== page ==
Why Silver is Better Than Paper
Have you ever seen anything like it?
Gold down – again… Silver down further – again… Aussie dollar down more – again!
Since topping out at USD$50 two weeks ago, the silver price has dropped 30%:
If that’s not a crash we don’t know what is.
The above chart is a weekly price chart so we’ve extended the price down to where it’s actually trading – around the USD$35 an ounce level.
What’s caused all this action? Well, I’ll touch on it again in Money Weekend tomorrow, but in a nutshell it comes down to this: over exuberance.
Now, that doesn’t mean to say silver won’t go back up again. But like any price action you’ll always find it overshoots to the upside and then overshoots to the downside.
The trouble is, it’s hard to tell at the time what’s a justified price movement, and what’s a bubble.
Recently several readers have asked what’s the difference between a bubble in house prices and a potential bubble in the stock market and precious metals.
In the case of the stock market, there’s not much difference. Apart from the fact that anyone who refuses to accept stock markets can fall in value needs their head seeing to. The last thirty years have seen more stock market crashes than… [Pause]
Actually, the last thirty years is pretty much reflective of how markets moved before the mental credit boom of the 1970s onwards.
If you look at this snapshot of the US market from 1928 until the mid-1970s you’ll see the Dow Jones Industrial Average gained about 123%… in nearly fifty years:
Now look at the returns from the mid-1970s to 2000:
It gained over 1,300% in less than thirty years!
It’s crashed and rallied a few times. But for the most part, passive investors are no better off today than they were ten years ago.
That’s because following the credit-fuelled boom of the 1970s through to the 2000s, the law of large numbers has played its part in restricting further growth.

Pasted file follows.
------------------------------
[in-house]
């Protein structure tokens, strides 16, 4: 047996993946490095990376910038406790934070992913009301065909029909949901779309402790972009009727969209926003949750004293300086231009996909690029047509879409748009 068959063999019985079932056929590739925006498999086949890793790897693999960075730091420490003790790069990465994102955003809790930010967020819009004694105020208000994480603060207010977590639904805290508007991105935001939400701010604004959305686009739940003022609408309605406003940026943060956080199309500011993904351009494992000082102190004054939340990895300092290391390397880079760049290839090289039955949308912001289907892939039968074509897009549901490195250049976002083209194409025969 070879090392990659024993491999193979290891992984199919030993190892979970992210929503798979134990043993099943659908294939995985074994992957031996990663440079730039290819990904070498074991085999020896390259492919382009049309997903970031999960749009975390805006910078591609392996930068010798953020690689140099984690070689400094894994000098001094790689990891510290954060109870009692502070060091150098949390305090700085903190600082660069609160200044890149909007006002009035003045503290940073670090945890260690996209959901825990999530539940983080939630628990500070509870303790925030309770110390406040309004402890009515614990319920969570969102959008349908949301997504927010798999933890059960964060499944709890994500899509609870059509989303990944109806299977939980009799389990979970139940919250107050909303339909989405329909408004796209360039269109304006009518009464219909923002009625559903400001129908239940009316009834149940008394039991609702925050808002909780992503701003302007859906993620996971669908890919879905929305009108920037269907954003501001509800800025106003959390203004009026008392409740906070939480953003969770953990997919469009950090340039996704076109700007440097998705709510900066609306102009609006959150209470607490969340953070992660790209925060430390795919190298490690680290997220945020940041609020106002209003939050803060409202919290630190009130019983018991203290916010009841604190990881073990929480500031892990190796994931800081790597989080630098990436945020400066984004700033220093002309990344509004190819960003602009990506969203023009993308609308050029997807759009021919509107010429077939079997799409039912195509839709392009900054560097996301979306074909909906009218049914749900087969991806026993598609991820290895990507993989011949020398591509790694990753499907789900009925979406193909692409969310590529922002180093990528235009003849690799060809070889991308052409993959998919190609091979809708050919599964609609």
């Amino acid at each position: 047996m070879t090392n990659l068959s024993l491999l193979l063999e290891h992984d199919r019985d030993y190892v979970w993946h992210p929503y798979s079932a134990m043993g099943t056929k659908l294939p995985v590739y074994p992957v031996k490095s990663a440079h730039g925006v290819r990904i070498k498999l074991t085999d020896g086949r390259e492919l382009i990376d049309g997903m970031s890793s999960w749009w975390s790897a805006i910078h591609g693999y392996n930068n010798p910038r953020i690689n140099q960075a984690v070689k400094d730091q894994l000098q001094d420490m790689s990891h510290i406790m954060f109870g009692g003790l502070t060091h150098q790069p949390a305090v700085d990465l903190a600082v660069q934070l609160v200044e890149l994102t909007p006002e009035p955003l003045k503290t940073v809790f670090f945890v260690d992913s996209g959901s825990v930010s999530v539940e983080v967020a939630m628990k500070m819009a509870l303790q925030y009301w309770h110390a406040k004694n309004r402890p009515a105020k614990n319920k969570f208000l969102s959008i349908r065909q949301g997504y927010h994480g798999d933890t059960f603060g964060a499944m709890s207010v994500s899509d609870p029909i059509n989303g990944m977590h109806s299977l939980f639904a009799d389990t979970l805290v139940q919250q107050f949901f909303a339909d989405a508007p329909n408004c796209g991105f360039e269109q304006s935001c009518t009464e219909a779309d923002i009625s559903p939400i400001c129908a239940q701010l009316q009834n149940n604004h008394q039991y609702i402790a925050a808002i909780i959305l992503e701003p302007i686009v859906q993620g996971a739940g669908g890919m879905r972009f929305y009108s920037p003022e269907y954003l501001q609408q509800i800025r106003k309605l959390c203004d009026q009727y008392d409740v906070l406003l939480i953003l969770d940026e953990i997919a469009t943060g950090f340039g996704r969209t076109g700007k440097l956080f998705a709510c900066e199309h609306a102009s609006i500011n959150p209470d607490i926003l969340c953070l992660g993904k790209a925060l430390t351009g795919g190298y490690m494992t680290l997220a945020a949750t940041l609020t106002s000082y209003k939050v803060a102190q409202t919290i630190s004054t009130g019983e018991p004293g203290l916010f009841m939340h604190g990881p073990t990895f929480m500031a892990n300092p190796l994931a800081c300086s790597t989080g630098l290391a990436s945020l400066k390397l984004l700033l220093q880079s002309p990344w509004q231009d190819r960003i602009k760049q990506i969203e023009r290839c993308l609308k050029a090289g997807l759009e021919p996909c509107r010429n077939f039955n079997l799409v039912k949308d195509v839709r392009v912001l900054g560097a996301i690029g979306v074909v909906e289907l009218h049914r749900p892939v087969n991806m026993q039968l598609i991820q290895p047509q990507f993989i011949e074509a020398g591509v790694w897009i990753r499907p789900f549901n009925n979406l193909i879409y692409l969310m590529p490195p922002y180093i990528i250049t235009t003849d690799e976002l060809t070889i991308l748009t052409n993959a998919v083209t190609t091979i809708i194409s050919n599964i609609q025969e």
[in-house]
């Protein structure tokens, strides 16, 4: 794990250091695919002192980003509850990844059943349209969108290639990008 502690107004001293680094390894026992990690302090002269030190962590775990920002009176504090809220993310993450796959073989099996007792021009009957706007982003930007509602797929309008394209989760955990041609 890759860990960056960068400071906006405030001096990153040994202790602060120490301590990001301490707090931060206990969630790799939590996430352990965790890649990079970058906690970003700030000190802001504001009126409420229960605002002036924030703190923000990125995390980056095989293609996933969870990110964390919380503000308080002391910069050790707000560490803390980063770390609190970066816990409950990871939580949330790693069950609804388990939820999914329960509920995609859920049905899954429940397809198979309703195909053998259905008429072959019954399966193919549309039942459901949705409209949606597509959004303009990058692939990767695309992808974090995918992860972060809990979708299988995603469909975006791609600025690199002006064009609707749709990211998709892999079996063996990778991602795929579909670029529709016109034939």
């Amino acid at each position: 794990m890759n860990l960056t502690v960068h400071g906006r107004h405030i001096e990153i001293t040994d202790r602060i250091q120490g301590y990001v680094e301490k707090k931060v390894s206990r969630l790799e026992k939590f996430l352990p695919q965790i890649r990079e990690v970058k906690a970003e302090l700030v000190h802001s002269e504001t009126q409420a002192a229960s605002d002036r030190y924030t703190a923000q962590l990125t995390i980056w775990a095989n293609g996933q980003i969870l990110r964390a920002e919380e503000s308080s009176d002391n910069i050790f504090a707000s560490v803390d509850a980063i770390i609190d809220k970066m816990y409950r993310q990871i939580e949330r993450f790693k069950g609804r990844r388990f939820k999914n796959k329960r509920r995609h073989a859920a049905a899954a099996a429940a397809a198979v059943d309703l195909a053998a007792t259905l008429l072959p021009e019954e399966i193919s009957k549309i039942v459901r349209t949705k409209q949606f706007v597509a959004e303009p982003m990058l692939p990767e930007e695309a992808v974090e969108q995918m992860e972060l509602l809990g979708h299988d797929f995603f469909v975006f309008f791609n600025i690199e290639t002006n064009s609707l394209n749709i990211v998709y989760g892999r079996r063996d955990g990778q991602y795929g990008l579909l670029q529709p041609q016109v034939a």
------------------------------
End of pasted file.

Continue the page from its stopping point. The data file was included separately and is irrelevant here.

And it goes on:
Think again about the exponential function we wrote about in last week’s Money Weekend.
When you have so much money created over such a relatively short period, it takes an even greater inflow of money to first of all maintain the value of the market and then to push it higher.
The stock market has experienced that effect since 2000. The property market is going through the same effect now. And in its own way, silver has gone through it during the past six months.
Gold versus Housing – Part II
Last week we wrote this about the difference between the gold price and house prices:
“In other words, the easy credit created by banks directly pushed house prices higher. The money created by banks has been used to buy houses at ever increasing prices.
“In contrast, the price of gold has simply reflected the increased credit. Very little of the new money created has historically gone into buying gold.
“Or to put it another way, gold is like the thermometer you use to measure the effects of a credit-fuelled boom – but rising house prices are the actual fever… brought on by easy credit.”
Based on the stories coming out this week, it seems the silver price – but not the gold price – has been a victim of a similar speculative, credit-fuelled boom.
It explains why gold has pretty much held its ground, rising and falling no more or less than it has done for the past couple of years.
On the other hand silver went crazy.
And because a lot of the trading was done through leveraged futures contracts, when the market started to tip south it just snowballed.